Rhonda Bode
Nursing
328-4307
Bonnie
Eshelman
Industry &
Technology
328-6704
Brenda
Killings worth
Decision Sciences
328-6235
Deborah Gladson Frederic Hebert
Registrar Management
328-6527 328-6582
Dana King
Family Medicine
816-5505
Ralph Scott
Library Services
328-0235
Alan Larkins
Physics
328-6316
Cynthia Smith
Political Science
328-6189
Donna Bongo
Student Life
328-6824
Anne Heritage
Mathematics
328-1890
Lauretta (L.L.) Lewis
Social Work
328-4197
Pat Spain
Computing &
Information Systems
328-5402
John Bradley
Decision Sciences
328-6801
James Hix
Chemistry
328-1658
Jeffrey Marshall
University Unions
328-4715
Dan Sprau
Family Medicine
816-2236
Elaine Brlley
Central Motor Pool
328-0147
Edward Huechtker
Physician Assistant
Studies
328-4423
Sandra Martin
Summer Ventures
328-6036
Lynn Caverly
Student Union-
Mendenhall
328-2306
Robert Hunting
Mathematics
328-1896
Brian Mennecke
Decision Sciences
328-6599
Scott Dellana Susan B. Emory
Decision Sciences ScienceMathematics
328-4893 Education Center
328-6885
Ben Irons
University Attorney
328-6940
Dean Patton
Family Medicine
816-2600
Martha Jackson
Nursing
328-6075
Wanda
Scarborough
Student Stores
328-6731
Perry Ennls
Materials
Management
328-1012
Lillian Jenkins
Facility Services
328-6776
Nancy Scott
Library Services
328-0297
George Yiznltski
HVAC
328-4217
V. Elizabeth Vaughn Judy Bohannon
Undergraduate Child Development
Admissions Office & Family Relations
328-1717
328-1356
The Bible says that on that first Easter morning, some of the guard came into the city and reported to the chief priests aU that had happened. And when they had assembled with the elders and
counseled together, they gave a large sum of money to the soldiers and said, "You are to say, �His disciples came by night and stole Him away while we were asleep And if this should come to the
governor's ears, we will win him over and keep you out of trouble And they took the money and did as they had been instructed Matthew 28:11 However, Jesus said, "Thus it is written that the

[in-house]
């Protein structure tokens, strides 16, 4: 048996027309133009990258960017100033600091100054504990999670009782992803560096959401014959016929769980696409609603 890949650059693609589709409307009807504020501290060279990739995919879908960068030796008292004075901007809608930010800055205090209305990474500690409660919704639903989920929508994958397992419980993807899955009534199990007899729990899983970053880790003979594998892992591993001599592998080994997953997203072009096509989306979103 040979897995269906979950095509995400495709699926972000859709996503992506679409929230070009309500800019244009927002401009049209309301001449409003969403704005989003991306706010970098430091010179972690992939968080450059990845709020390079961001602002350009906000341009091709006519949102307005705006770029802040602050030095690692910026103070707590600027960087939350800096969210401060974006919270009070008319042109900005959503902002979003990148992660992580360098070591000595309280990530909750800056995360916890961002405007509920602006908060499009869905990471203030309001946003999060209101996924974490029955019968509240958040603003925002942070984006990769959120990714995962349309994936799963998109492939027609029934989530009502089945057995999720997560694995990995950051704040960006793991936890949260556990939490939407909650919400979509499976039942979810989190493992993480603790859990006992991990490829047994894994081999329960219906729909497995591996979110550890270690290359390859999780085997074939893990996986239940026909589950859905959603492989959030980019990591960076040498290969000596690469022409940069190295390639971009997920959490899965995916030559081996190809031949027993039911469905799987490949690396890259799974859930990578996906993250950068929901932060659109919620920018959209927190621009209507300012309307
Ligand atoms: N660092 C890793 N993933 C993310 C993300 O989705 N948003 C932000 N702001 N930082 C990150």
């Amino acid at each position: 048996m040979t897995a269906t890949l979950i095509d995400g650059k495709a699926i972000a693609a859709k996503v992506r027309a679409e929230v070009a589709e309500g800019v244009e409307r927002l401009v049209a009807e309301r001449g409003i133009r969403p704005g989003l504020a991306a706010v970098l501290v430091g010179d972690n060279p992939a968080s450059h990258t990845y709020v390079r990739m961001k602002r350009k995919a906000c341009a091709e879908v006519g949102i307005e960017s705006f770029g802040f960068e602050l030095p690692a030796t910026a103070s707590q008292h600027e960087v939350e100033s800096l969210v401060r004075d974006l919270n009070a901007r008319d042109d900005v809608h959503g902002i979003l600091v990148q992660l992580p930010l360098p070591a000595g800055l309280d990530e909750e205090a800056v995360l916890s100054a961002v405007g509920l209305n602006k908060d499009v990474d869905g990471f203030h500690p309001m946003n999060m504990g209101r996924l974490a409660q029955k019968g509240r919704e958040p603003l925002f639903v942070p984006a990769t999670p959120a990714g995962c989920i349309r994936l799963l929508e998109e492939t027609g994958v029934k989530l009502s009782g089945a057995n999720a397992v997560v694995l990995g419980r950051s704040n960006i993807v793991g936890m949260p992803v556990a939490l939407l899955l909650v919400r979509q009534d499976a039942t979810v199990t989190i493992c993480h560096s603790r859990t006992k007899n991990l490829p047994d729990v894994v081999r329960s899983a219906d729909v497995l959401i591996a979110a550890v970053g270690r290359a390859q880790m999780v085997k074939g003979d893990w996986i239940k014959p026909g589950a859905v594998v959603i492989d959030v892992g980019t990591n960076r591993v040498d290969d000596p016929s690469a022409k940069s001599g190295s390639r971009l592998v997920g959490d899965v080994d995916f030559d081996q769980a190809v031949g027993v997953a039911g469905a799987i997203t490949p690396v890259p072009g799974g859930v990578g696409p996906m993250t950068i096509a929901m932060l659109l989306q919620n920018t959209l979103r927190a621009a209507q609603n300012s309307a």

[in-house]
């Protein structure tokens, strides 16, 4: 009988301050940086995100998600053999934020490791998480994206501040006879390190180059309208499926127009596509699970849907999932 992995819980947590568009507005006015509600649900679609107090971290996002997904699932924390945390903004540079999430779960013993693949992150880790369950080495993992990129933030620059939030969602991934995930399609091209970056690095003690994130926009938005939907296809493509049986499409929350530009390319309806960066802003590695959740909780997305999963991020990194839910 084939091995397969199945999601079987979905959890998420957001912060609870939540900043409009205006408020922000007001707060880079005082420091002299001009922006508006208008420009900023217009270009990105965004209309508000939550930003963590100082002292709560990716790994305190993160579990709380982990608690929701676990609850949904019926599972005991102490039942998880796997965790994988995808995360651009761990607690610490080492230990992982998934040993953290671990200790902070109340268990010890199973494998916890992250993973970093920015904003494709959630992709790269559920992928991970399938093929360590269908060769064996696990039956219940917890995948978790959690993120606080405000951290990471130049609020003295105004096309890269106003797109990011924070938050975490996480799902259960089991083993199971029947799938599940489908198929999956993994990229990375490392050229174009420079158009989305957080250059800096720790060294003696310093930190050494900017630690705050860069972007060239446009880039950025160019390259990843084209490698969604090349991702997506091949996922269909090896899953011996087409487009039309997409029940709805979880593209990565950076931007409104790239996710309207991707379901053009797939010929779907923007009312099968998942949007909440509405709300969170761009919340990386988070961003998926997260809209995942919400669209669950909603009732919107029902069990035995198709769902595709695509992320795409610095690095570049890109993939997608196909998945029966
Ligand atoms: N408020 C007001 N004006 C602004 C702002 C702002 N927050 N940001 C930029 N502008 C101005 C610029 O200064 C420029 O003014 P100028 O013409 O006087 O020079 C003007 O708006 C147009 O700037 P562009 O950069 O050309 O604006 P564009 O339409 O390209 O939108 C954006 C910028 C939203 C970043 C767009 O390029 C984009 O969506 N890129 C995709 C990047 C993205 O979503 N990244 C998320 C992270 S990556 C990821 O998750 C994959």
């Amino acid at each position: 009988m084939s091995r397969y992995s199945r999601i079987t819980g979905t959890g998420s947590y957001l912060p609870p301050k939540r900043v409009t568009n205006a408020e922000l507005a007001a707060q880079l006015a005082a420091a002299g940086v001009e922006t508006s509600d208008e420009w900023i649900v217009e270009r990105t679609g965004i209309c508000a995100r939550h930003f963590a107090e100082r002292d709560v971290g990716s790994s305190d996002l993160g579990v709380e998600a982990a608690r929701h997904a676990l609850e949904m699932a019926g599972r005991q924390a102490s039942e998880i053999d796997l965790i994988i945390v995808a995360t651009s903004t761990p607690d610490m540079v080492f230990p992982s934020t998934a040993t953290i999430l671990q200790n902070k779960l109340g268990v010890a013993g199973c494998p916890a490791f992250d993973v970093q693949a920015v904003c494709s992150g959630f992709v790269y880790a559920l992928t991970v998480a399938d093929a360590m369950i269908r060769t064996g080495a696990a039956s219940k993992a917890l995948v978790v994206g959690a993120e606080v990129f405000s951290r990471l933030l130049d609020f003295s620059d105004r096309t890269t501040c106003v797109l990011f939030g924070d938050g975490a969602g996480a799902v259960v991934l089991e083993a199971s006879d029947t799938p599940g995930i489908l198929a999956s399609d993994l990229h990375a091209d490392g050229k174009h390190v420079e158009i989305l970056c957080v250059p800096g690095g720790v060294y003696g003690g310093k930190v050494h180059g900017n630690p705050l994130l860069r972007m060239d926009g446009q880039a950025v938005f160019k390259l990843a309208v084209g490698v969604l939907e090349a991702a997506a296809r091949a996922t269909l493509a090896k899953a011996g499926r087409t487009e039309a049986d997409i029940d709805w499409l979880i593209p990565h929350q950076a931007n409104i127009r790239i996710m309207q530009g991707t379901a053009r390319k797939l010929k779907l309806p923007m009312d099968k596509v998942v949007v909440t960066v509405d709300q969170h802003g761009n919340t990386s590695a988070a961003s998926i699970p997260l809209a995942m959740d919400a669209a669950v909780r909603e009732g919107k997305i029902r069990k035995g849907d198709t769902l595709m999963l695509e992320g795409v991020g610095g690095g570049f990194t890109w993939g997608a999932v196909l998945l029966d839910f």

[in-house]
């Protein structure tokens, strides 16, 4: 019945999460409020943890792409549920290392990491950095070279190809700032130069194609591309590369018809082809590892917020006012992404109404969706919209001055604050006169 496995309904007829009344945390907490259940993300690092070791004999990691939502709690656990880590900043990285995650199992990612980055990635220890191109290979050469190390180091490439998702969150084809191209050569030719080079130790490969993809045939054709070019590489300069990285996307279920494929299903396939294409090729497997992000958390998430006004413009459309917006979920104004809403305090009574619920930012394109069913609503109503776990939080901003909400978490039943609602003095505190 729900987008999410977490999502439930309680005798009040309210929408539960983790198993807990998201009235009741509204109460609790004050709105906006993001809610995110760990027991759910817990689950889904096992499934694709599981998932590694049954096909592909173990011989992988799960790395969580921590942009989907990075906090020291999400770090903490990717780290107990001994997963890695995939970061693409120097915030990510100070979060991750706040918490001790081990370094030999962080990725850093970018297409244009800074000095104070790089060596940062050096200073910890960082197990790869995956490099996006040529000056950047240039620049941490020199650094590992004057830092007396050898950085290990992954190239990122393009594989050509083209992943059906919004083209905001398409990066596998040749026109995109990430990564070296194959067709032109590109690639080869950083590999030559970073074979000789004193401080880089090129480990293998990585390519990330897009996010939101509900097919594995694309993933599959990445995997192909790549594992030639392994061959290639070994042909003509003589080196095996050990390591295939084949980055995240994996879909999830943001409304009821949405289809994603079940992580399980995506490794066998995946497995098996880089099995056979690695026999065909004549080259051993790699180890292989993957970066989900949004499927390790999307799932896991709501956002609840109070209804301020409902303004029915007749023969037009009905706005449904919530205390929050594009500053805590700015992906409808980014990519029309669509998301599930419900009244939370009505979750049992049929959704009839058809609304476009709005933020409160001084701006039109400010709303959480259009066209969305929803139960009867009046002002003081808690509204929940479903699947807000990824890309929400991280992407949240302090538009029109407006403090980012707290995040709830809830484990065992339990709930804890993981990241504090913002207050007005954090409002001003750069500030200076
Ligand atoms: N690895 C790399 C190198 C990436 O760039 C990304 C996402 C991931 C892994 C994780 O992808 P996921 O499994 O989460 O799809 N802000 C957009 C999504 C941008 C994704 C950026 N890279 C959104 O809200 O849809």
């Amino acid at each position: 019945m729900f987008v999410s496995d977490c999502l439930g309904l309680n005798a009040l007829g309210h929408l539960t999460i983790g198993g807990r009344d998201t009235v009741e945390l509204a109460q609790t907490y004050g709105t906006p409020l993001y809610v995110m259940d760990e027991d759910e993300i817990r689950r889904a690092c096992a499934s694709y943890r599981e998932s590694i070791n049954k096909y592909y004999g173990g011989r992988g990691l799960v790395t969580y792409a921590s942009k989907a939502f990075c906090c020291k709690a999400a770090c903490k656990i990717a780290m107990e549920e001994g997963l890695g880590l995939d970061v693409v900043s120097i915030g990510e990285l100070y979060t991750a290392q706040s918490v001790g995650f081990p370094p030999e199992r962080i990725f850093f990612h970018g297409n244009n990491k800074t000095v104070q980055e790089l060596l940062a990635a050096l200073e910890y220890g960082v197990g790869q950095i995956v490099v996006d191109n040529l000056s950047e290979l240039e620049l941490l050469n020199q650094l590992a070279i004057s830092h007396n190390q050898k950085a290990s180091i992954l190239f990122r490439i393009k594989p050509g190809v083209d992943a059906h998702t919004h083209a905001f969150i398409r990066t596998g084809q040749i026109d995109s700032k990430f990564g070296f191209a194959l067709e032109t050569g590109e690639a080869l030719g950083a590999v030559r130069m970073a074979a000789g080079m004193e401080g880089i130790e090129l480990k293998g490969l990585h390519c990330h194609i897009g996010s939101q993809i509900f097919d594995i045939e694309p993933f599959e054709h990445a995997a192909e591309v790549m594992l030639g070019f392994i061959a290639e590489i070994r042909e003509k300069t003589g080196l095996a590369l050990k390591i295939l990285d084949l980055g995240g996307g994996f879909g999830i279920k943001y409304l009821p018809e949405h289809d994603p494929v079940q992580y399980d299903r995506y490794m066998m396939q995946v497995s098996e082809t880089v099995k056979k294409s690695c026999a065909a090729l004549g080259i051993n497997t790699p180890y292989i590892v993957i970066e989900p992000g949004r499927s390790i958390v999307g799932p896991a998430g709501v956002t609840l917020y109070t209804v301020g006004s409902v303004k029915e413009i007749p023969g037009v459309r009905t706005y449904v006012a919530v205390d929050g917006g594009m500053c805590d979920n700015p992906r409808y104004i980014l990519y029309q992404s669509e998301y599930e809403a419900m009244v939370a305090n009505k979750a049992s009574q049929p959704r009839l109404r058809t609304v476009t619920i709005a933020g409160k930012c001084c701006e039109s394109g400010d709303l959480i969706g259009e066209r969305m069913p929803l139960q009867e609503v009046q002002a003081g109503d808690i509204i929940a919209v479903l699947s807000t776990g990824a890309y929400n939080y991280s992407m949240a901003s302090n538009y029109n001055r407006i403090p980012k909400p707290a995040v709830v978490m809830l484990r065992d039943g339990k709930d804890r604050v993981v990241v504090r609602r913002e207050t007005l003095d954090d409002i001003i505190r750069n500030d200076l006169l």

Christ should suffer and rise again from the dead the third day Luke 24:46 Then "He appeared to more than five hundred brethren at one rime" I Corinthians 15:6
Sponsored by Christian FacultyStaff Fellowship - 328-6801
ii�
Campus Crusade for Christ - 830-1186
I
I





-s�
10 TmU.Y, April 7.1998
The Etit Carolinian
Theyconquered
everything Exit death.
Past world rulers like Alexander the Great, Tutankhamen and Julius Caesar have all had one thing in
common: the past. They're stuck in it. It makes more sense to follow a ruler who has conquered
deathand a world leader who promises to someday rule the world through peace.
Jesus Christ is that ruler. He claimed to be God, was crucified for our sins, and then rose
bodily from the grave. And he promises to return to rule over the earth.
1-800-236-9238
escmail@ccci.org
http:religions.everystudent.com
Sponsored by Campus Crusade for Christ

Boogie
continued from page 8
wads, so to speak. To do this, he
creates characters with lives that
they sum up in 20-words-or-Icss
speeches before they get naked.
In Dirk's screen debut, for
example, he plays an aspiring
young porn actor (quite a
stretch!). The female casting
director, five seconds after he
walks in the door, tells him,
"This film has to be a success.
If it's not, I'll be kicked out of
my house Then she strips and
gives Dirk a test run on top of
her desk.
Wow! Now that's depth!
Unfortunately, the people
behind the scenes of these porn
masterpieces aren't much deeper
themselves. They really think
they're making art here, and chang-
ing people's lives with it. "I've
saved thousands of relationships
with my films Dirk says when he
accepts his porn Oscar for "Best
Cock And he really believes it.
Fortunately for the viewer,
though, writerdirector Paul
Anderson and his actors give the
characters hidden depths that even
they don't suspect. Wahlberg
shines as the painfully stupid Dirk,
and Bun Reynolds gives a career-
saving performance as Horner.
Fargo's William H. Macy is also
great as the cuckolded assistant
director Little Bill, and even real
life porn star Nina Hartley is good
as Little Bill's blatantly unfaithful
wife.
"You want ma to do what with my what?"
PHOTO COURTESY OF NHW LINE CINEMA
But the standout performance in
Boogie Nights comes from Julianne
Moore as cocaine-addicted porn
queen Amber Waves. Amber,
denied contact with her son
through a divorce settlement,
craves a child and thus takes young
Dirk under her wing as a surrogate
son. Of course, she also wants to
sleep with him, but that contradic-
tion never seems strange to her.
These frustrations play out across
Moore's face in every scene, and
make Amber by far the most inter-
esting character in the film.
Amber's blindness to her own
emotional problems is common to
all the characters in Boogie Nights,
however. Despite their lives of con-
stant sex and drugs, they're inno-
cents, more like children than
adults. But that innocence exem-
plifies the 70s. In a time when
birth control was plentiful and
most venereal diseases could be
taken care of with a shot of peni-
cillin, sex was the most innocent
thing in the world.
But that innocence couldn't last.
With the '80s came more serious